The U.S. is an adaptable and resilient nation, and these thorough entries in the Understanding American History series prove it. Complemented by maps and archival photographs, each title relates the defining characteristics of each time period and the conditions that carved them while also identifying key people and events. The 1960s shows how the decade came to be identified as an era of change as mounting frustration against the war in Vietnam and the desire for civil rights led to rebellion among youth. The Great Depression busts the myth that the stock market crash of October 29, 1929, was an isolated event by describing how ignored early warning signs and government inaction contributed to this event. It also explains conditions that exacerbated the Depression and compares Presidents Hoover's and FDR's handling of the crisis. Prohibition describes the enormous problems that plagued this constitutional amendment, including difficulty in enforcing it and a rise in organized crime, and how it was eventually repealed. From the Occupy Wall Street movements to the establishment of the federal minimum wage to the war on drugs, the books conclude with each time period's legacy. These books keep research interesting.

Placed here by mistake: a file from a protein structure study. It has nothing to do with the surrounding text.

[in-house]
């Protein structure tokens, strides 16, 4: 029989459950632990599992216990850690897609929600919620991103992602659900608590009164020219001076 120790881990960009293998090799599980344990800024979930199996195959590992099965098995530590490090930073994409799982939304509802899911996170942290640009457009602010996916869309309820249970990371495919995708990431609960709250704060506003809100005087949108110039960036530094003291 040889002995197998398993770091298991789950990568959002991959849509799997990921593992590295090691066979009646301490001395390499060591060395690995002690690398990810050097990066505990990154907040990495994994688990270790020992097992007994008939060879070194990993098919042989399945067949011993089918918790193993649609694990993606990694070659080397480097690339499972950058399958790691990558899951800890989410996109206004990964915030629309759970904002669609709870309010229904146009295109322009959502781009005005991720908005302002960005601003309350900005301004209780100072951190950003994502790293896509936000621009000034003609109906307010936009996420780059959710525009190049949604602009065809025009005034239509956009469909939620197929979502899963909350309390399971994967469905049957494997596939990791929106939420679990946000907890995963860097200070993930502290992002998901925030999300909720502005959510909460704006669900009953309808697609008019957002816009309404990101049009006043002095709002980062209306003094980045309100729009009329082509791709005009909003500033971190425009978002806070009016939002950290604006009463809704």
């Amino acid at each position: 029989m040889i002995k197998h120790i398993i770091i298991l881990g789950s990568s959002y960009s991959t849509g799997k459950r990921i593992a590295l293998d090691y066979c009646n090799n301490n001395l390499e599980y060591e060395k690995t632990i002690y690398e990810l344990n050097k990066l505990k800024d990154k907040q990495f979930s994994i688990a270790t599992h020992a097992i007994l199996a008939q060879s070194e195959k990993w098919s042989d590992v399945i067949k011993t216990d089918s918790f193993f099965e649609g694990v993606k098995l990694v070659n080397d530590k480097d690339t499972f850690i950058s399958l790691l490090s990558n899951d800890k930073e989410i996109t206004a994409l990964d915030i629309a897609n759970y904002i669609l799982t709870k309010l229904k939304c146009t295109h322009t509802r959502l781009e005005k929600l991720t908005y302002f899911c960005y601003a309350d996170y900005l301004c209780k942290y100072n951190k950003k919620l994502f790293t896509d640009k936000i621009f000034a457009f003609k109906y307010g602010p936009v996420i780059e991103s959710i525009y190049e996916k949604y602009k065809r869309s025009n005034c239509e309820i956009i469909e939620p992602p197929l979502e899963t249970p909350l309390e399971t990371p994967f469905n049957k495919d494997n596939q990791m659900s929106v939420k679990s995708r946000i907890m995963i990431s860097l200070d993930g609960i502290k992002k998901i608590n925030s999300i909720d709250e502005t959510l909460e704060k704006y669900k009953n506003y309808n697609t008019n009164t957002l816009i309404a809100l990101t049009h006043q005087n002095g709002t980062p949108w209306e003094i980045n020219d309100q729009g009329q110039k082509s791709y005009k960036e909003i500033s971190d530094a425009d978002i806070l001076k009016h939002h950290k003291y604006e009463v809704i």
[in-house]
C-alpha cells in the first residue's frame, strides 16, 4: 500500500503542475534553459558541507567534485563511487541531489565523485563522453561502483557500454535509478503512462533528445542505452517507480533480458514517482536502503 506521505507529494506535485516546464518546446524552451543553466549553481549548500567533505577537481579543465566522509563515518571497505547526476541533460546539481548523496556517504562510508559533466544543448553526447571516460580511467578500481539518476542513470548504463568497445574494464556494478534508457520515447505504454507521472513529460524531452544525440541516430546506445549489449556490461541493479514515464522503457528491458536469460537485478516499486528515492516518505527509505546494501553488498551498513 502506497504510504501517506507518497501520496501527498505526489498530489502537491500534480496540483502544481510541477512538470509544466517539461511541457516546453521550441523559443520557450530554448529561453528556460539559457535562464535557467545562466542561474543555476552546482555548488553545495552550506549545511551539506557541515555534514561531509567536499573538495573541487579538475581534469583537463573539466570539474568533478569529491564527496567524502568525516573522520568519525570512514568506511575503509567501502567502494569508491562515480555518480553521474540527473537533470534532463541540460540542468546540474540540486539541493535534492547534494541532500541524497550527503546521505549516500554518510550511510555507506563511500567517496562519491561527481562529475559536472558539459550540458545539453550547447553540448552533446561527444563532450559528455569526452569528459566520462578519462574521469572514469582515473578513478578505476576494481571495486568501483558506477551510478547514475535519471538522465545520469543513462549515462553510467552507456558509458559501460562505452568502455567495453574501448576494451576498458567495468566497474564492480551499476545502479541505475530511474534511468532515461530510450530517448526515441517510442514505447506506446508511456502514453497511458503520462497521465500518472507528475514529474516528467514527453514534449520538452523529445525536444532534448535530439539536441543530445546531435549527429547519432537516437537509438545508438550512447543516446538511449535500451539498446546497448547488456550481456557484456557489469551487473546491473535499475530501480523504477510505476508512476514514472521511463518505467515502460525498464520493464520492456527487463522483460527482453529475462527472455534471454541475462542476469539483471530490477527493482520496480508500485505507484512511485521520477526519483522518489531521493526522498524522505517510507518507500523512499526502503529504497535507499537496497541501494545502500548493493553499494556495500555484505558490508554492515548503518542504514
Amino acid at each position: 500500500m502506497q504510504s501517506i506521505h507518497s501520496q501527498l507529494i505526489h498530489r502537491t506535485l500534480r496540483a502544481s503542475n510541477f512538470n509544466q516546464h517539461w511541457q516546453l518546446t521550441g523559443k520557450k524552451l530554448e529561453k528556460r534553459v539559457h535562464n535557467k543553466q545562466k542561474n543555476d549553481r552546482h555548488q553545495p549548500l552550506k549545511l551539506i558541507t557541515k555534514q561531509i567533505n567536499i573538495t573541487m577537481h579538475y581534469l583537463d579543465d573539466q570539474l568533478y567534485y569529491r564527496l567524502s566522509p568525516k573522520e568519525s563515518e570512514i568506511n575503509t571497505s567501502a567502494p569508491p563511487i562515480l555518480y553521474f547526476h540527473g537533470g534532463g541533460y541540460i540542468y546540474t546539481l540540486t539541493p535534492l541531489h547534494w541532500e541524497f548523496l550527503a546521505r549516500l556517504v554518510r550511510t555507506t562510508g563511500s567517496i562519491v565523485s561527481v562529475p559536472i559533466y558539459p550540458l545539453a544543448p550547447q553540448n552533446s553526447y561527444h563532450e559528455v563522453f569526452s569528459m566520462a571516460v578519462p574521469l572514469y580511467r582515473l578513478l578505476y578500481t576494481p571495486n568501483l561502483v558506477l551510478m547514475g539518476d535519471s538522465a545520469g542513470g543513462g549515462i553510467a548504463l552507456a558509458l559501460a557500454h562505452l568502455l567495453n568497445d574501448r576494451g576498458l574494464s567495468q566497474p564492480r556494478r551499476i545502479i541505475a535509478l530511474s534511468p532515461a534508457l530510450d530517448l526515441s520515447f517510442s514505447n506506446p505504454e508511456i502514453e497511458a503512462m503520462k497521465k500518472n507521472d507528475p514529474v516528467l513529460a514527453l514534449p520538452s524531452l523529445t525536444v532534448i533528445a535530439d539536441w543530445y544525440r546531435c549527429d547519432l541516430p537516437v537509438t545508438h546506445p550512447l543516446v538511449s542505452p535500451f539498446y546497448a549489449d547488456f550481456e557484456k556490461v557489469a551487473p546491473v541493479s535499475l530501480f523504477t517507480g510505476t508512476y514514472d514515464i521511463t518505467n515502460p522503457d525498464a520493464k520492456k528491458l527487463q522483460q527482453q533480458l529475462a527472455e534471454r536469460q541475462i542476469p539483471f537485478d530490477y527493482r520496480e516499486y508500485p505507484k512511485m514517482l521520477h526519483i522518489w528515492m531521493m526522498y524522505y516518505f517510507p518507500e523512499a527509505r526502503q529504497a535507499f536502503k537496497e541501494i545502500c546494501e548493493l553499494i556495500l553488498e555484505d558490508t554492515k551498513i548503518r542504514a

The 1960s: ISBN 978-1-60152-494-2 / eBook: 978-1-60152-495-9
The Great Depression: ISBN 978-1-60152-492-8 / eBook: 978-1-60152-493-5
Prohibition: ISBN 978-1-60152-508-6 / eBook: 978-1-60152-509-3
School Library Journal, June 1, 2013
Gr 7-10—These three books expose the causes and effects of their featured topics. Prohibition greatly impacted organized crime. The Great Depression saw the lives of the middle class impaired the most. In the 1960s, immense social changes came about, as well as a mistrust of government that can still be seen today. Each title starts with a time line of events, followed by a chapter on defining characteristics. After fully explaining the subject, a closing chapter brings each one’s legacy to light. Period photographs, maps, and sidebars add clarity and interest to the texts. These books are deceptively slim and packed with information. Readers will come away with a full understanding of the topics. Extensive source notes, a list of important people, suggestions for further research, and a complete index finish off each work. Worthy additions.
—Anne Chapman Callaghan, Racine Public Library, WI